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How do birds fly?

a rough legged hawk soaring in the blue sky
Wirestock from Getty Images

Why do birds fly? How do raptors soar? Why do some birds fly in the shape of a V? Why can’t some birds, like penguins, emus and ostriches fly? Why do hummingbirds fly so fast? We answer all of your questions about birds and flight with help from Anna Morris of the Vermont Institute of Natural Science and Bridget Butler, the Bird Diva. And we get a preview of our new education series But Why: Adventures! Northeast Nature. Educators: learn more about But Why: Adventures! Northeast Nature and sign up for free access to the series!

Download our learning guides: Video | PDF | Transcript

  • There are a few theories of how birds started to fly. One theory is that birds started flying by leaping and gliding as they ran along the ground, similar to how turkeys fly today. Another ground-up hypothesis is that these dino birds used wings and feathers to help them climb up steep slopes or tree trunks–kind of like running up a wall, and that evolved into flying. The other main theory is a tree-down theory: that birds used feathers and wing structures to help them glide from tree to tree or from a tree to the ground, the way flying squirrels do today, and that eventually they evolved to be able to fly longer distances.
  • Birds’ bodies are adapted for flight. Bird wings are shaped like an airfoil. An airfoil is a shape that is designed to make flight possible and efficient: we call that aerodynamic. It’s a curved surface, rounded on top and thicker in the front, and then gradually sloping back to be very narrow. The rest of the bird’s body weight is centered in the middle of its body. Most birds have bones that are hollow and light. 
  • Birds have to flap their wings to get the air moving around the wings. This generates thrust. Once the air is moving, the air going over the top of the wing has to travel farther and faster than the air under the wing because of that rounded shape. So there’s less pressure on the top of the wing and the bird generates lift!
  • Hummingbirds are unique in the bird world because they can fly backwards and forwards and they can hover for a long time. They actually beat their wings in a figure 8 pattern, which means they’re pushing air both forward and back (and down), allowing them to generate that force called lift in both directions of their wing strokes. They can beat their wings 90 times per second!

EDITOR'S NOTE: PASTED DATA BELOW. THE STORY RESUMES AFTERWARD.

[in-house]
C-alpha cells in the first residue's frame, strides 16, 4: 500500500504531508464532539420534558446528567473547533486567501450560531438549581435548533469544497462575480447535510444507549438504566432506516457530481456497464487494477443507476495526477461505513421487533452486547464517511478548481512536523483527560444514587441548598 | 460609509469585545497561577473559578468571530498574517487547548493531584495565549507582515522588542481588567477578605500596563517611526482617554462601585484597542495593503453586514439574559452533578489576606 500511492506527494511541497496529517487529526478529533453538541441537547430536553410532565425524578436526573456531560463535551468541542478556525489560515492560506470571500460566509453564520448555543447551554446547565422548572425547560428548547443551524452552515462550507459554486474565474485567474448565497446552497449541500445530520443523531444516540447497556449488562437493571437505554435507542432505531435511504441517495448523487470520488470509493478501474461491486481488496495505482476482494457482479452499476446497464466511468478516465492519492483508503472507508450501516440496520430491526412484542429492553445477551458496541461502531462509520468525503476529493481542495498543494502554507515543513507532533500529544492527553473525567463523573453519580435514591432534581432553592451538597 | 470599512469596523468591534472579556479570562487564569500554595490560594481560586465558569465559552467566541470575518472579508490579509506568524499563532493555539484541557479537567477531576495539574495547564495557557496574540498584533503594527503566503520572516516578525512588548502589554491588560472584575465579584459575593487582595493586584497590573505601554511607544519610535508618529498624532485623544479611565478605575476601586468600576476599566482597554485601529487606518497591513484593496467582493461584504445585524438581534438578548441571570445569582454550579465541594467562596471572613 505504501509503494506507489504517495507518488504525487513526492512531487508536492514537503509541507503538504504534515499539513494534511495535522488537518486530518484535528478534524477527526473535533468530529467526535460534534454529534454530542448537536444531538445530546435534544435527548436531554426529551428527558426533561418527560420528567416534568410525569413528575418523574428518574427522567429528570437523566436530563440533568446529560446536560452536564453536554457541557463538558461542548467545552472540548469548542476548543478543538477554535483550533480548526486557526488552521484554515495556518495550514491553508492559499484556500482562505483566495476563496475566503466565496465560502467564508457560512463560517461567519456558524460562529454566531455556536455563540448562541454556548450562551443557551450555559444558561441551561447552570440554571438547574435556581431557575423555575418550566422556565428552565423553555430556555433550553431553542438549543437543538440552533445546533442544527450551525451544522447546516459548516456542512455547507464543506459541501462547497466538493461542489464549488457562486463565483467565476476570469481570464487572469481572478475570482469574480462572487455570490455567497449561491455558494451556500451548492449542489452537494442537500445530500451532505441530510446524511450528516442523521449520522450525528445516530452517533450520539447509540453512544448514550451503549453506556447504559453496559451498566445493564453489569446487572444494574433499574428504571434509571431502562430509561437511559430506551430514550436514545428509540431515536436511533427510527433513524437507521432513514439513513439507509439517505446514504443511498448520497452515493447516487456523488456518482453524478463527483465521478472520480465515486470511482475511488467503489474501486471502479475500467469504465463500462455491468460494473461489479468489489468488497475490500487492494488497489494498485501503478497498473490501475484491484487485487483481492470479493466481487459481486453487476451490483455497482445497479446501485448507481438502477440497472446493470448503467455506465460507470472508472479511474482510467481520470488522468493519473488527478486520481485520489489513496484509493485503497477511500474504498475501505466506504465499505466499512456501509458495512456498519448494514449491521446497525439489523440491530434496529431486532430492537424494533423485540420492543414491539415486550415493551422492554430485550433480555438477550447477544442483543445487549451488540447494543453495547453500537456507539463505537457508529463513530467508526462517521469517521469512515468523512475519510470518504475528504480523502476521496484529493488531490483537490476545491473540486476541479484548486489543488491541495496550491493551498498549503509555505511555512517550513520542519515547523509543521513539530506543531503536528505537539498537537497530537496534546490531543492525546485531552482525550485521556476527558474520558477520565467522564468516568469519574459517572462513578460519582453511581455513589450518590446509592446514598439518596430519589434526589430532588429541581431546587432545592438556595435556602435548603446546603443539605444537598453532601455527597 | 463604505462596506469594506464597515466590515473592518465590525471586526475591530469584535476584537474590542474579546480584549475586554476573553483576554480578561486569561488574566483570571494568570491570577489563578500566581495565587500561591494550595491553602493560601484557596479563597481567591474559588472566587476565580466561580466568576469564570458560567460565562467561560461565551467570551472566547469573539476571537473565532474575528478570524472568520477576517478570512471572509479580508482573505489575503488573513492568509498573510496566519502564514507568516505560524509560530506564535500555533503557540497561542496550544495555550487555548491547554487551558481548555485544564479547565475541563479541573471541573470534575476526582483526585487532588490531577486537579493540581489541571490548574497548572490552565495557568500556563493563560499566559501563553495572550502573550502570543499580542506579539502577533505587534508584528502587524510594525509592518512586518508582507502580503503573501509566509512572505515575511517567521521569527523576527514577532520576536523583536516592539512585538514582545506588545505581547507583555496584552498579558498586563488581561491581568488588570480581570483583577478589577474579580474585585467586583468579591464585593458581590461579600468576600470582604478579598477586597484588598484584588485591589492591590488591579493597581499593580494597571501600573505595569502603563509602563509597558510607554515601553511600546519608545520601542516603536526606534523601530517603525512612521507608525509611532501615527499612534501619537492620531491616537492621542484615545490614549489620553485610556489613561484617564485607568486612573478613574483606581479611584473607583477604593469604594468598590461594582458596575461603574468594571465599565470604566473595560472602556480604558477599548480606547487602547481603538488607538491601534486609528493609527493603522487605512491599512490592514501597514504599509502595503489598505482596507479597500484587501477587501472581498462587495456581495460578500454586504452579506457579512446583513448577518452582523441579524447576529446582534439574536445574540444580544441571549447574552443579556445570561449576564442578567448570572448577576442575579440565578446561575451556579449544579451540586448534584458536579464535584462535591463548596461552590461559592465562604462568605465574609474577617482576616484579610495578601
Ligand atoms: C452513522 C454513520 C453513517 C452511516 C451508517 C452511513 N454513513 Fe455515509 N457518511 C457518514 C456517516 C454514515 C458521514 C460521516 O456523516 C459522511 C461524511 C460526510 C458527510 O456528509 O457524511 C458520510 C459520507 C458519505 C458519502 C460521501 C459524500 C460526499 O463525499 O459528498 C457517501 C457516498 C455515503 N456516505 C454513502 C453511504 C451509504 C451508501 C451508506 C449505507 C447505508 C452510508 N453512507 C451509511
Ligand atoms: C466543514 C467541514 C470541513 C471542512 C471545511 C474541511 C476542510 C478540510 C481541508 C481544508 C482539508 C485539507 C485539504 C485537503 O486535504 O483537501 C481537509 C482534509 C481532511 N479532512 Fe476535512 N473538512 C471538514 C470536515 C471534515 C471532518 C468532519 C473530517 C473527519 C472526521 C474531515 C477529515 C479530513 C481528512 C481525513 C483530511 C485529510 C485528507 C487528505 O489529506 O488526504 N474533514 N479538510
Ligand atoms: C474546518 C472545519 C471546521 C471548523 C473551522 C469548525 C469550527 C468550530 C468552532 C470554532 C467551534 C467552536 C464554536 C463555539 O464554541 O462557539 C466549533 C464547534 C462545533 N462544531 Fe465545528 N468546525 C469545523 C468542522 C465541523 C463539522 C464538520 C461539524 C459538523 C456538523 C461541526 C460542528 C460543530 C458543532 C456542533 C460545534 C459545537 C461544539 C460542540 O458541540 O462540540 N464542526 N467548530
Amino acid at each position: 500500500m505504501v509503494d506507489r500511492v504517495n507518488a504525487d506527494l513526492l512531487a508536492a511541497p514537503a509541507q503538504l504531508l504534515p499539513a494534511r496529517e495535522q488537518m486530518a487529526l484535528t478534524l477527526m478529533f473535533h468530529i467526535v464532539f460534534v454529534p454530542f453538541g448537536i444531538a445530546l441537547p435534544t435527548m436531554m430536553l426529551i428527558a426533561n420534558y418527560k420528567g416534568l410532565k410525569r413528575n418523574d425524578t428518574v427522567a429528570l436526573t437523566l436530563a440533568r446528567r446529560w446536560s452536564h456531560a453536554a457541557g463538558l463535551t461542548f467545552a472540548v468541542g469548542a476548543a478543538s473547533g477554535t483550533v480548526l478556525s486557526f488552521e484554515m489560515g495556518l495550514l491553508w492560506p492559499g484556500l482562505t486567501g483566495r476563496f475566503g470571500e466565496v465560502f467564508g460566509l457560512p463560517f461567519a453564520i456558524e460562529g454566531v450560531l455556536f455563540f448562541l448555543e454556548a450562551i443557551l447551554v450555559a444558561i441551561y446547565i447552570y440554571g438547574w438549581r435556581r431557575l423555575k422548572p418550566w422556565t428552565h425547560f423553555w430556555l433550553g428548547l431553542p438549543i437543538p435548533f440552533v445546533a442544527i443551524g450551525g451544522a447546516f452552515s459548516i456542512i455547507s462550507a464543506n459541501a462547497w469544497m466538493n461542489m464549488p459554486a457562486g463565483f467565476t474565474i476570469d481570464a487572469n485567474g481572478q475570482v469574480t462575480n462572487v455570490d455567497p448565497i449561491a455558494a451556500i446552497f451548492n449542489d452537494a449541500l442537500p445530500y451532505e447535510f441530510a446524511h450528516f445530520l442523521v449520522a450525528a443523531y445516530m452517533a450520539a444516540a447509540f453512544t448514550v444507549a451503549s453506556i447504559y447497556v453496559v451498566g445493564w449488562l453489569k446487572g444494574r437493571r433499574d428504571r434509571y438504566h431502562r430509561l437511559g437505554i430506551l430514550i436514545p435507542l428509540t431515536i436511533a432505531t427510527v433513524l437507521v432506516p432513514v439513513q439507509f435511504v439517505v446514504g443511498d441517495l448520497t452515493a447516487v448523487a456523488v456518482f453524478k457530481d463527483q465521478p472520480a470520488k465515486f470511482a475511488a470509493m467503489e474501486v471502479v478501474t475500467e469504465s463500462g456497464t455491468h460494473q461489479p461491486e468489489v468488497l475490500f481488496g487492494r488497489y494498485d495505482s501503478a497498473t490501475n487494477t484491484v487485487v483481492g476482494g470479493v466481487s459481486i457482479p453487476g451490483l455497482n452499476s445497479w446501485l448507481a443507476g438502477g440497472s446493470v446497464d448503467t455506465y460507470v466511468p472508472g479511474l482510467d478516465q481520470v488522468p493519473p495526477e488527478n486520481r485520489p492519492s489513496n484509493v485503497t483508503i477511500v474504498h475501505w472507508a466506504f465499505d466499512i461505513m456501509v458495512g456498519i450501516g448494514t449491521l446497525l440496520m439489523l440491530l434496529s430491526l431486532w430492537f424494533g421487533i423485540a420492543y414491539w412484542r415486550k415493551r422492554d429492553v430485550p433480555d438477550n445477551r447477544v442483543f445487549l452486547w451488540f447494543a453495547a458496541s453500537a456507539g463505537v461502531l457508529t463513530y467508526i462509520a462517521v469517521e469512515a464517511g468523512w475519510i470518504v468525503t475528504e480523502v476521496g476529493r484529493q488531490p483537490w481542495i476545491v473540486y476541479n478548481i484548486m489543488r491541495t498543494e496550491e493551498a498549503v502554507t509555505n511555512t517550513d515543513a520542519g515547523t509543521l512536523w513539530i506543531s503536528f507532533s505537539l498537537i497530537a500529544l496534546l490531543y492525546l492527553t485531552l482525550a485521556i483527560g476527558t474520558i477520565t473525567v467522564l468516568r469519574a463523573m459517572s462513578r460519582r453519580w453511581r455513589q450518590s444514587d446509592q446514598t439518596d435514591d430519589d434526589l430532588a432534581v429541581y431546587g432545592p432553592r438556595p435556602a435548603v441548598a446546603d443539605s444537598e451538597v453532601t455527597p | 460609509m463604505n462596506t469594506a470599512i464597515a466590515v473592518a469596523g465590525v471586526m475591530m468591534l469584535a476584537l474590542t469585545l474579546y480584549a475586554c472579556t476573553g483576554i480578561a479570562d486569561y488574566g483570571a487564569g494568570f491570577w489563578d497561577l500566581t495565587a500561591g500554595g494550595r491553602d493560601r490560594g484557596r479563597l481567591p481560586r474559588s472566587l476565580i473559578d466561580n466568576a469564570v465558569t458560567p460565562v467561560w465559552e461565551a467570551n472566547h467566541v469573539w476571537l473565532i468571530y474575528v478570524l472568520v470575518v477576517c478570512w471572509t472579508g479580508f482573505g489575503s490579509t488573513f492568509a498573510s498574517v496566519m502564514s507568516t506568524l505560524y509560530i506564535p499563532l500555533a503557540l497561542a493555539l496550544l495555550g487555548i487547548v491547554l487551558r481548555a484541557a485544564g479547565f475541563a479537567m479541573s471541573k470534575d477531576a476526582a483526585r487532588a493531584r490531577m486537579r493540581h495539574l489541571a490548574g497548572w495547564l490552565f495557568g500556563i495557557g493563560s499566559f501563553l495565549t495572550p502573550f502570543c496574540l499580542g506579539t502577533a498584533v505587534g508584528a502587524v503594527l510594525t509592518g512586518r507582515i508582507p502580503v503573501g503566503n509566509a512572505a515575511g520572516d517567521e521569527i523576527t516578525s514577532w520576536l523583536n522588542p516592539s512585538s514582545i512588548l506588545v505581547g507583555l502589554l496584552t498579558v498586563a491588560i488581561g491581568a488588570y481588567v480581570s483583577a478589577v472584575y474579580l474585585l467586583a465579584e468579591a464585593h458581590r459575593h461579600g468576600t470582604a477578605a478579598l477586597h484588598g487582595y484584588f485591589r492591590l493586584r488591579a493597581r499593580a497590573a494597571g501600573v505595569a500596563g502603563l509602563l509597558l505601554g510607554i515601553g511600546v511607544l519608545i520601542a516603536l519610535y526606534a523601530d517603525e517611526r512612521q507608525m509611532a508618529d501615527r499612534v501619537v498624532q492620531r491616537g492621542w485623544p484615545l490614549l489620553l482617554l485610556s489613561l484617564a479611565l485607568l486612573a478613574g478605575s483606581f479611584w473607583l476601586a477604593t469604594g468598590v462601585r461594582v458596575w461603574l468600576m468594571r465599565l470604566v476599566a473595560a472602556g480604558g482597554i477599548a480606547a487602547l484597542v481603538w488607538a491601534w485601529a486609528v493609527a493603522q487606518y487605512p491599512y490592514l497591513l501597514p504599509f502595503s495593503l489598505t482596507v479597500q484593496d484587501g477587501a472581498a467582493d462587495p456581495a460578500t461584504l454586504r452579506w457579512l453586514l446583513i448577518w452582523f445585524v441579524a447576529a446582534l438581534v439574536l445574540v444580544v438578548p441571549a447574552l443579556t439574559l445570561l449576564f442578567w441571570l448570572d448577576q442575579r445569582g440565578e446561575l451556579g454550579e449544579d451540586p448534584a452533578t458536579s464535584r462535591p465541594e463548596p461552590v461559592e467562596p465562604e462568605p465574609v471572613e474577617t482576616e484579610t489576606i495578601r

• Geese fly in a V to conserve energy! The bird in front takes the brunt of the wind as it pushes through the air, and the rest of the birds fan out slightly above and behind each other, taking advantage of the smoother air to fly with less effort. When the first bird gets tired, someone else takes a turn in front.
  • Most kids have noticed that penguins are birds but they don’t fly. Their ancestors flew, but modern day penguins don’t need to fly because all of their food is in the water. Their wings have evolved so much over time (in fact, they are the only birds that can’t bend their wings) that many people now think of their wings as flippers instead.
  • And here’s a vocabulary word for you: exaptation! You probably know what an adaptation is: a change in a living organism that allows it to better survive in its environment. Exaptation is when an animal takes something that evolved for one reason and uses it in a new or different way. 
  • You might think feathers are an adaptation for flying. But dinosaurs had feathers long before they could fly. Feathers probably evolved as a way to keep warm, as insulation. But they became essential in the evolution of flight–a new use. So feathers are an exaptation!

Jane Lindholm is the host, executive producer and creator of But Why: A Podcast For Curious Kids. In addition to her work on our international kids show, she produces special projects for Vermont Public. Until March 2021, she was host and editor of the award-winning Vermont Public program Vermont Edition.
Melody is the Contributing Editor for But Why: A Podcast For Curious Kids and the co-author of two But Why books with Jane Lindholm.

But Why is a project of Vermont Public.

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